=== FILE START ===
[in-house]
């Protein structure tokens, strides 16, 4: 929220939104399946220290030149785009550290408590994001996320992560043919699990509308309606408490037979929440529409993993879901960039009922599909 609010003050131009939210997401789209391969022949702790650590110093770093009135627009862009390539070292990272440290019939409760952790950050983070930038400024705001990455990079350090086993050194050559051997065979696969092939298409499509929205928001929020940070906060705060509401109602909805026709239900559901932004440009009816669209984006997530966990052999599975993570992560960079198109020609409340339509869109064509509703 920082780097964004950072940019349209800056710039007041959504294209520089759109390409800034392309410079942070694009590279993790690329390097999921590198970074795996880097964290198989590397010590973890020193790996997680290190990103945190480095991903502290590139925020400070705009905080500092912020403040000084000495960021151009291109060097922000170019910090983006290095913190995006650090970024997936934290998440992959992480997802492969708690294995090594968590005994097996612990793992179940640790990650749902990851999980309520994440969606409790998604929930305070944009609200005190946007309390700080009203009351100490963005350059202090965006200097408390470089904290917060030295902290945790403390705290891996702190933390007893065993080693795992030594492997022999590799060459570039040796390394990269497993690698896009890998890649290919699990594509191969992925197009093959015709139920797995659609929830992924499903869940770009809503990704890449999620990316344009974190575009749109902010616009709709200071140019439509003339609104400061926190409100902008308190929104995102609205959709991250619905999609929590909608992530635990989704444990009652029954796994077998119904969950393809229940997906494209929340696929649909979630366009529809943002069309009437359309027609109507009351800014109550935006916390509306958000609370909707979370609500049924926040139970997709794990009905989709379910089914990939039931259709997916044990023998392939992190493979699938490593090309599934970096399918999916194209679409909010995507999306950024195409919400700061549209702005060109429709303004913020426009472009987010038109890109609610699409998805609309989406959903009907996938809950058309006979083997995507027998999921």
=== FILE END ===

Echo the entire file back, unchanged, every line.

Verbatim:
[in-house]
């Protein structure tokens, strides 16, 4: 929220939104399946220290030149785009550290408590994001996320992560043919699990509308309606408490037979929440529409993993879901960039009922599909 609010003050131009939210997401789209391969022949702790650590110093770093009135627009862009390539070292990272440290019939409760952790950050983070930038400024705001990455990079350090086993050194050559051997065979696969092939298409499509929205928001929020940070906060705060509401109602909805026709239900559901932004440009009816669209984006997530966990052999599975993570992560960079198109020609409340339509869109064509509703 920082780097964004950072940019349209800056710039007041959504294209520089759109390409800034392309410079942070694009590279993790690329390097999921590198970074795996880097964290198989590397010590973890020193790996997680290190990103945190480095991903502290590139925020400070705009905080500092912020403040000084000495960021151009291109060097922000170019910090983006290095913190995006650090970024997936934290998440992959992480997802492969708690294995090594968590005994097996612990793992179940640790990650749902990851999980309520994440969606409790998604929930305070944009609200005190946007309390700080009203009351100490963005350059202090965006200097408390470089904290917060030295902290945790403390705290891996702190933390007893065993080693795992030594492997022999590799060459570039040796390394990269497993690698896009890998890649290919699990594509191969992925197009093959015709139920797995659609929830992924499903869940770009809503990704890449999620990316344009974190575009749109902010616009709709200071140019439509003339609104400061926190409100902008308190929104995102609205959709991250619905999609929590909608992530635990989704444990009652029954796994077998119904969950393809229940997906494209929340696929649909979630366009529809943002069309009437359309027609109507009351800014109550935006916390509306958000609370909707979370609500049924926040139970997709794990009905989709379910089914990939039931259709997916044990023998392939992190493979699938490593090309599934970096399918999916194209679409909010995507999306950024195409919400700061549209702005060109429709303004913020426009472009987010038109890109609610699409998805609309989406959903009907996938809950058309006979083997995507027998999921």